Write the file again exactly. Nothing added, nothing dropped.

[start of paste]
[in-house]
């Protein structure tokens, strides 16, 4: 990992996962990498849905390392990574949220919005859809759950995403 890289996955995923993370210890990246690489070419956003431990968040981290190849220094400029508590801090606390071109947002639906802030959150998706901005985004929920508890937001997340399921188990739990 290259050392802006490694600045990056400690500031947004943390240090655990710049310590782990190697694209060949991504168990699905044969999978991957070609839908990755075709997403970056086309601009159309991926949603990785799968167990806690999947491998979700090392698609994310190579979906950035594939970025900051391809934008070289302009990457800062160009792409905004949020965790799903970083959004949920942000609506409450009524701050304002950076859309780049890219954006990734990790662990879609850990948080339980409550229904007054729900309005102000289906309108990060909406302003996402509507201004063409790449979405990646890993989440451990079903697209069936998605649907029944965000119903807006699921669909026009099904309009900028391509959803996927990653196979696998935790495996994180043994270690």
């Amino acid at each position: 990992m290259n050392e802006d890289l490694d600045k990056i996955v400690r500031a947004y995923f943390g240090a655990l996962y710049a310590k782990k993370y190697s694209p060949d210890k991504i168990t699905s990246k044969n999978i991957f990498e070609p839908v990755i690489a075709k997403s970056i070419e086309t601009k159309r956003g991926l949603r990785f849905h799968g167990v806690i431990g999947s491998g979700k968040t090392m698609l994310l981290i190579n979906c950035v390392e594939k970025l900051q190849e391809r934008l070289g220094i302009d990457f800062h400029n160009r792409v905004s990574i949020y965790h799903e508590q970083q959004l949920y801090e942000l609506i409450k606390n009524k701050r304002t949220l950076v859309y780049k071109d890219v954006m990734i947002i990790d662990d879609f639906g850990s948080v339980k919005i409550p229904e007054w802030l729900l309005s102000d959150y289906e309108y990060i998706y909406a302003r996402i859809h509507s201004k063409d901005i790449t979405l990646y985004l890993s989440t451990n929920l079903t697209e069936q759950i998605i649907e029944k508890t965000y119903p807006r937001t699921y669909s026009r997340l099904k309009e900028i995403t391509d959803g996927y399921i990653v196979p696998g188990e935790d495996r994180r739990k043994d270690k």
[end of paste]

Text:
[in-house]
């Protein structure tokens, strides 16, 4: 990992996962990498849905390392990574949220919005859809759950995403 890289996955995923993370210890990246690489070419956003431990968040981290190849220094400029508590801090606390071109947002639906802030959150998706901005985004929920508890937001997340399921188990739990 290259050392802006490694600045990056400690500031947004943390240090655990710049310590782990190697694209060949991504168990699905044969999978991957070609839908990755075709997403970056086309601009159309991926949603990785799968167990806690999947491998979700090392698609994310190579979906950035594939970025900051391809934008070289302009990457800062160009792409905004949020965790799903970083959004949920942000609506409450009524701050304002950076859309780049890219954006990734990790662990879609850990948080339980409550229904007054729900309005102000289906309108990060909406302003996402509507201004063409790449979405990646890993989440451990079903697209069936998605649907029944965000119903807006699921669909026009099904309009900028391509959803996927990653196979696998935790495996994180043994270690």
């Amino acid at each position: 990992m290259n050392e802006d890289l490694d600045k990056i996955v400690r500031a947004y995923f943390g240090a655990l996962y710049a310590k782990k993370y190697s694209p060949d210890k991504i168990t699905s990246k044969n999978i991957f990498e070609p839908v990755i690489a075709k997403s970056i070419e086309t601009k159309r956003g991926l949603r990785f849905h799968g167990v806690i431990g999947s491998g979700k968040t090392m698609l994310l981290i190579n979906c950035v390392e594939k970025l900051q190849e391809r934008l070289g220094i302009d990457f800062h400029n160009r792409v905004s990574i949020y965790h799903e508590q970083q959004l949920y801090e942000l609506i409450k606390n009524k701050r304002t949220l950076v859309y780049k071109d890219v954006m990734i947002i990790d662990d879609f639906g850990s948080v339980k919005i409550p229904e007054w802030l729900l309005s102000d959150y289906e309108y990060i998706y909406a302003r996402i859809h509507s201004k063409d901005i790449t979405l990646y985004l890993s989440t451990n929920l079903t697209e069936q759950i998605i649907e029944k508890t965000y119903p807006r937001t699921y669909s026009r997340l099904k309009e900028i995403t391509d959803g996927y399921i990653v196979p696998g188990e935790d495996r994180r739990k043994d270690k």